The Importance of Automobiles
Automobiles are a vital part of the modern world, without which many of the luxuries we take for granted would not be available. They are a major source of power and provide a vital link between the people. Automobile Engineering is a branch of engineering that deals with the manufacture and technology of automotive vehicles, which are designed primarily for passenger transport. Automobiles are complex technical systems, and they have several major subsystems, including the engine, transmission system, electrical systems, cooling and lubrication systems, tires, wheels and axles, and the body. All of these systems are interrelated, and each one is designed to function with the others.
In modern times, few inventions have had a greater influence on the history and economy of our world than the automobile. Its impact has been felt far beyond the sphere of human travel, as it has transformed our environment and shaped the way we live. This is largely due to its ability to transport people and goods at very high speeds. Moreover, it has given us a sense of freedom and mobility that is unparalleled by other modes of transportation.
Originally, the automobile was perfected in Germany and France toward the end of the nineteenth century by such men as Gottlieb Daimler, Karl Benz, and Nicolaus Otto, though our knowledge about the invention has since become more refined. The 1901 Mercedes, designed by Wilhelm Maybach for the Daimler Motoren Gesellschaft, arguably deserves the distinction of being the first true automobile in all essentials. In contrast, the 1904 Ransom E Oldsmobile, a tiller-steered one-cylinder, three-horsepower, curved-dash runabout, was essentially a motorized horse carriage.
As cars became less expensive to buy and operate, they could serve the long-standing predilection of most Americans for freedom of movement, action, and living that was not matched by a clarity about the responsibilities necessarily associated with such freedom or by any higher guiding principle about how to live together as a society. As a result, people moved away from the city centers into sprawling suburbs in which each family had its own enclave of house and lawn.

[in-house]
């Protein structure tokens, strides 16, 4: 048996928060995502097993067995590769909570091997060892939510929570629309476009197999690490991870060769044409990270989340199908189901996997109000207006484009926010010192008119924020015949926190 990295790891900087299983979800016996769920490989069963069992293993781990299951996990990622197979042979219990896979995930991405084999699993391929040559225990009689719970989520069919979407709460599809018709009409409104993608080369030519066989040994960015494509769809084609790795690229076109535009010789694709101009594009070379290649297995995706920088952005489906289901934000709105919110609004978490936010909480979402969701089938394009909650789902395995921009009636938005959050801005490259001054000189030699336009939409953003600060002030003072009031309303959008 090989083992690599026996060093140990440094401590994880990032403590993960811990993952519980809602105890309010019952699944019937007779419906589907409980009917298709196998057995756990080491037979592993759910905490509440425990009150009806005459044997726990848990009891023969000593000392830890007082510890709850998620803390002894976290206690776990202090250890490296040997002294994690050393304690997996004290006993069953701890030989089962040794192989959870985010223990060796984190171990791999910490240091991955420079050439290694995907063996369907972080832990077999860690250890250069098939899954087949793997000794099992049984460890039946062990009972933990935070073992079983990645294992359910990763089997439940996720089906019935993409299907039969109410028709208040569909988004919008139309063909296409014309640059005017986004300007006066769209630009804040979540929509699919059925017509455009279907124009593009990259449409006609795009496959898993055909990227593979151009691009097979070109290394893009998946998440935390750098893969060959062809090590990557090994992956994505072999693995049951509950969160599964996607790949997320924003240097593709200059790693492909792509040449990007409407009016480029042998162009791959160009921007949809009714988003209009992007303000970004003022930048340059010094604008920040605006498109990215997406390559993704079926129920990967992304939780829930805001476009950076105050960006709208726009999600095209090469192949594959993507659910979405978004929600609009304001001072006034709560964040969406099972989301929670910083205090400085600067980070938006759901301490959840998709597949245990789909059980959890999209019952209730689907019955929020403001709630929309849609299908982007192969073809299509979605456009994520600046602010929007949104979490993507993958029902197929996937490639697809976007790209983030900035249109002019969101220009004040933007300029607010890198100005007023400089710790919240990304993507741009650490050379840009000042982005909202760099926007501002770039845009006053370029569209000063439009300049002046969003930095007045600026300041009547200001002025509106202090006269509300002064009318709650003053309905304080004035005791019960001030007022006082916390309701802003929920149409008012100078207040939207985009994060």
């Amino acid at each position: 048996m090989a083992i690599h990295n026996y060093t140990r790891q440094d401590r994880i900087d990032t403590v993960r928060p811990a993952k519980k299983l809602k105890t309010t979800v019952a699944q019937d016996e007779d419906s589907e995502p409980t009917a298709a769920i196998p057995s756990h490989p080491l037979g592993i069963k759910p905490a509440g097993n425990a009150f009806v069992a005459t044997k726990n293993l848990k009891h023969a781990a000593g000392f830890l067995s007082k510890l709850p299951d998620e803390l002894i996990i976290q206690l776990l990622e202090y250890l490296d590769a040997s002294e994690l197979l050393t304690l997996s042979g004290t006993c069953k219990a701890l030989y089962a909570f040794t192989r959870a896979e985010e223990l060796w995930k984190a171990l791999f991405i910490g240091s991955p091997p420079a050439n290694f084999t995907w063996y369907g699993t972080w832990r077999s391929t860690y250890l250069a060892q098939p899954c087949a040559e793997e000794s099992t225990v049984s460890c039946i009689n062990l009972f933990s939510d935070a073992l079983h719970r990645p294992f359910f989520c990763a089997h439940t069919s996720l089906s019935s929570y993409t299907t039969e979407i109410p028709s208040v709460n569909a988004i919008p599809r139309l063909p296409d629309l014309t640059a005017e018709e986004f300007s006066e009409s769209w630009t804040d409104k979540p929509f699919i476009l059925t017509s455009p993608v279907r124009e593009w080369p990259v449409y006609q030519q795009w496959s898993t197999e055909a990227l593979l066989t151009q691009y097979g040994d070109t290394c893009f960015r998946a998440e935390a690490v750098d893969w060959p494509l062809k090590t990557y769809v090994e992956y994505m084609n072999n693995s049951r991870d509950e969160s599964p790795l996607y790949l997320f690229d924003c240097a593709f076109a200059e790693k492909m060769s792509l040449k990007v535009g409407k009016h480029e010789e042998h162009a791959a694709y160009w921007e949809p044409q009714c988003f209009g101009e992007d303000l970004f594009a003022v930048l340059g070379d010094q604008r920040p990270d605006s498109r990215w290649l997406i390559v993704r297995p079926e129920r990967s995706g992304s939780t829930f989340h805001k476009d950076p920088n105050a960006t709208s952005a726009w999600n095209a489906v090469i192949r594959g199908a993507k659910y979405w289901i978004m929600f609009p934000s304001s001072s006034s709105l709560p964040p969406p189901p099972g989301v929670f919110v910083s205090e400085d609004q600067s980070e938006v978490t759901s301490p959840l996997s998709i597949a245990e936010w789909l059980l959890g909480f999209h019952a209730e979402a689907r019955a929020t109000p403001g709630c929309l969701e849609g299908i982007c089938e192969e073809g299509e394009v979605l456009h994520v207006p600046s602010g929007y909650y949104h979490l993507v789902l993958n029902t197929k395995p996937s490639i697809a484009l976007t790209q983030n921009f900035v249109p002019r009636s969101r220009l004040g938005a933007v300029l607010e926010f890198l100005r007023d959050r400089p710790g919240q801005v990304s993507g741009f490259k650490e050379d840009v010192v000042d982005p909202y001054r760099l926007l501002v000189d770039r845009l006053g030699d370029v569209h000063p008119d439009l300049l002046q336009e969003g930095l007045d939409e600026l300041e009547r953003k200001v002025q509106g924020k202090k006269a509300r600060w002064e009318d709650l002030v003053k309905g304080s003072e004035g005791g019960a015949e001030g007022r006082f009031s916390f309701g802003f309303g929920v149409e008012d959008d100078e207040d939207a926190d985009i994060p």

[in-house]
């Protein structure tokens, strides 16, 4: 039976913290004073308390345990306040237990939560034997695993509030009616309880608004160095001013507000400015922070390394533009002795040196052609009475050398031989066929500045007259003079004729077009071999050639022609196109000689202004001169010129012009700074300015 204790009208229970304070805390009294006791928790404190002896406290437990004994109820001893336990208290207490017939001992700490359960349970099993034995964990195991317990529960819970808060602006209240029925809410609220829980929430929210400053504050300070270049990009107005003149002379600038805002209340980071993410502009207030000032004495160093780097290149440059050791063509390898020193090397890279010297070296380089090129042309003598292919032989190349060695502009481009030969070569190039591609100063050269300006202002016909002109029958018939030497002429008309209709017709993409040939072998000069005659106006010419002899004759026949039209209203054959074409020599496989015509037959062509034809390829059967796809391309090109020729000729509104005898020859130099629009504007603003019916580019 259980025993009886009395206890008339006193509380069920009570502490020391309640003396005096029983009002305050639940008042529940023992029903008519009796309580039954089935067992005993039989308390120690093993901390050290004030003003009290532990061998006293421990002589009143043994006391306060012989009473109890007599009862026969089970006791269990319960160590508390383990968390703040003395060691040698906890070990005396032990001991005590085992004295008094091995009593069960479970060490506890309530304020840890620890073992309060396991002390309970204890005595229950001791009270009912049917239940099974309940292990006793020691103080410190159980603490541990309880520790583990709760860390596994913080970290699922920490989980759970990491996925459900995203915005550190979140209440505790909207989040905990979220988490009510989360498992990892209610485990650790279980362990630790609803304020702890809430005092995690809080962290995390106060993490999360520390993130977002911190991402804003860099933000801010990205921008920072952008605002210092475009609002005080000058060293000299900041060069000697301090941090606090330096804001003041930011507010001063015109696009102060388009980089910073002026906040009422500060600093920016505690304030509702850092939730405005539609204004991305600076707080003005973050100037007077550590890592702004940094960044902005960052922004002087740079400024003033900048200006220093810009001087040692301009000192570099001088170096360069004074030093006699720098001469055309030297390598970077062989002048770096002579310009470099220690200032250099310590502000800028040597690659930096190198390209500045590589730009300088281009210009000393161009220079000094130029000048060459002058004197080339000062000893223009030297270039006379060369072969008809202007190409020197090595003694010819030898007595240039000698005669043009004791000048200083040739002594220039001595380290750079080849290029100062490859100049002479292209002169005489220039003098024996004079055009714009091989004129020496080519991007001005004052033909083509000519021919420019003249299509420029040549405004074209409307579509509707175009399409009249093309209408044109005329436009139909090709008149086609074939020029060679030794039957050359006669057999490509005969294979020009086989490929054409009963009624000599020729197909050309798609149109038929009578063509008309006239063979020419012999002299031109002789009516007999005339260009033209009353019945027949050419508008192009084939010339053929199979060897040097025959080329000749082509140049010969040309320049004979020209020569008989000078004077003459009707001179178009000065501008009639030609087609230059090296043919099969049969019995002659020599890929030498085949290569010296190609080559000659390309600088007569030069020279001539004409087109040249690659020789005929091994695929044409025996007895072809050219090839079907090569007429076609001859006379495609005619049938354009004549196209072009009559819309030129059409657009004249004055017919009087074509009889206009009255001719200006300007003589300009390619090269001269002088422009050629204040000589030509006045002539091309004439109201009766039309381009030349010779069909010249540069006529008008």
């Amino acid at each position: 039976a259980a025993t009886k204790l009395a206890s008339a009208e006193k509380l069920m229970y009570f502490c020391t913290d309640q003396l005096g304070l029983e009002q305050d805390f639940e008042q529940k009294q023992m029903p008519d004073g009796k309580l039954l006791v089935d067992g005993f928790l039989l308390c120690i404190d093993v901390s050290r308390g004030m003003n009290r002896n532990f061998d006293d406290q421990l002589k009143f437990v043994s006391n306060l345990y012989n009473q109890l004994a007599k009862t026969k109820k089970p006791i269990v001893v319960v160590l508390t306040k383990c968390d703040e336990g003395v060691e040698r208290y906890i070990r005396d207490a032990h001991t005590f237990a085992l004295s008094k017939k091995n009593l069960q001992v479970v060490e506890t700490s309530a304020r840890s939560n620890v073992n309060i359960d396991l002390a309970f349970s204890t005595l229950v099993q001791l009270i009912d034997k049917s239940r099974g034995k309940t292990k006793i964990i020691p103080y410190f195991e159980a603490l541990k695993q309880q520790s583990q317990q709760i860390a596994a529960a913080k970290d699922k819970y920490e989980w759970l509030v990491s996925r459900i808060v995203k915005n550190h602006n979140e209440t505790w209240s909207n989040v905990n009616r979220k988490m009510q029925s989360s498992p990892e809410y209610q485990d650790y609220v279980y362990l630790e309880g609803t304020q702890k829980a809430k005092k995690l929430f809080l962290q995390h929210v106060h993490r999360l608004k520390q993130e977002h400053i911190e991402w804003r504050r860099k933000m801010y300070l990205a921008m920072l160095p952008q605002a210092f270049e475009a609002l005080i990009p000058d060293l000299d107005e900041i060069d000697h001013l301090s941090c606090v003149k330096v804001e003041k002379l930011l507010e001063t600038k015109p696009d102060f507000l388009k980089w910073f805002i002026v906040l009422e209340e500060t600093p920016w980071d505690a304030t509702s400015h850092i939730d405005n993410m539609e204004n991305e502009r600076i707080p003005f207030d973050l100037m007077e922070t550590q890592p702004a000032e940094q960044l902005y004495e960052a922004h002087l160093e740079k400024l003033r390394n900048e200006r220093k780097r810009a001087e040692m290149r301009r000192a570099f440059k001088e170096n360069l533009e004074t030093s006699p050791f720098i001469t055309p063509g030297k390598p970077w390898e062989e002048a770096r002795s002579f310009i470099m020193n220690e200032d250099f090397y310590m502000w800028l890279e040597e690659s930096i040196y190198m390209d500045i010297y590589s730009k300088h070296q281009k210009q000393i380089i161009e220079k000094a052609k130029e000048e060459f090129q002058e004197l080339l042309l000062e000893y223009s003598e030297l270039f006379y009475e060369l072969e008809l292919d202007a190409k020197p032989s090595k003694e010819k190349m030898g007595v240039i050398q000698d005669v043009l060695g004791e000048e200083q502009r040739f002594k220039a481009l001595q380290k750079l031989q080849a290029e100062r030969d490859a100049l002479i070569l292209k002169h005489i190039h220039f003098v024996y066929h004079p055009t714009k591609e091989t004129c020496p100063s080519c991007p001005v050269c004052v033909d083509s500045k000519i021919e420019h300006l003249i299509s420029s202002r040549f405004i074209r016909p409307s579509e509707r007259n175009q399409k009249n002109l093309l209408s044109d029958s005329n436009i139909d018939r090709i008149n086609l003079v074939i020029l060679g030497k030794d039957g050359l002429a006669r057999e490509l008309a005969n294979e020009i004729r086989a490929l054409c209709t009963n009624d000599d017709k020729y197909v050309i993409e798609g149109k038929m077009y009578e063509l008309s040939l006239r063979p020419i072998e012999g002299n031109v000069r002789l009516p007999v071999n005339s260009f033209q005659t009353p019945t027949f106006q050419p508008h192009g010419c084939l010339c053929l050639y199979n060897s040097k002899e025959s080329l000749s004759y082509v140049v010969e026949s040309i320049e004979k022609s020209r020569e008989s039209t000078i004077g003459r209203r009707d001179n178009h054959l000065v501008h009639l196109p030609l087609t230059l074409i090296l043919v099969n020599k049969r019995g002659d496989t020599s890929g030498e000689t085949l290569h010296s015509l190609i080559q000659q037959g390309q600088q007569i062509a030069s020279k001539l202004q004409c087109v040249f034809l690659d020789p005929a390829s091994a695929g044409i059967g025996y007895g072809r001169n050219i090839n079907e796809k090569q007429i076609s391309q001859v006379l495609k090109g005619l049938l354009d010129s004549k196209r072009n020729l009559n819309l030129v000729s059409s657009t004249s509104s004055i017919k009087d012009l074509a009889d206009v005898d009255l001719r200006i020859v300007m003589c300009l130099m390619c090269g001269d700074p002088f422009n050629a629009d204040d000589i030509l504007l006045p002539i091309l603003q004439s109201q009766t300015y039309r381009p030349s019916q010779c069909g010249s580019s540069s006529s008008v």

The United States had a great need for automobile transportation because of its vast territory and its hinterland of scattered and isolated settlements. The American manufacturing tradition, along with cheap raw materials and a lack of tariff barriers, encouraged the development of new firms that made cars at lower prices than in Europe.
By the 1920s, automobile ownership was widespread in America, and it soon became the backbone of a consumer-goods-oriented society. It also was a leading employer in the country and one of its chief consumers of steel, petroleum, and other industrial products. By the end of the twentieth century, it had surpassed rail as the primary mode of transportation. Today, the car continues to be the dominant force shaping our lives. New technological developments, however, are threatening to replace it. As the Automobile Age melds into a new age of electronic media and computers, we will see what the future holds for this indispensable tool of modern life.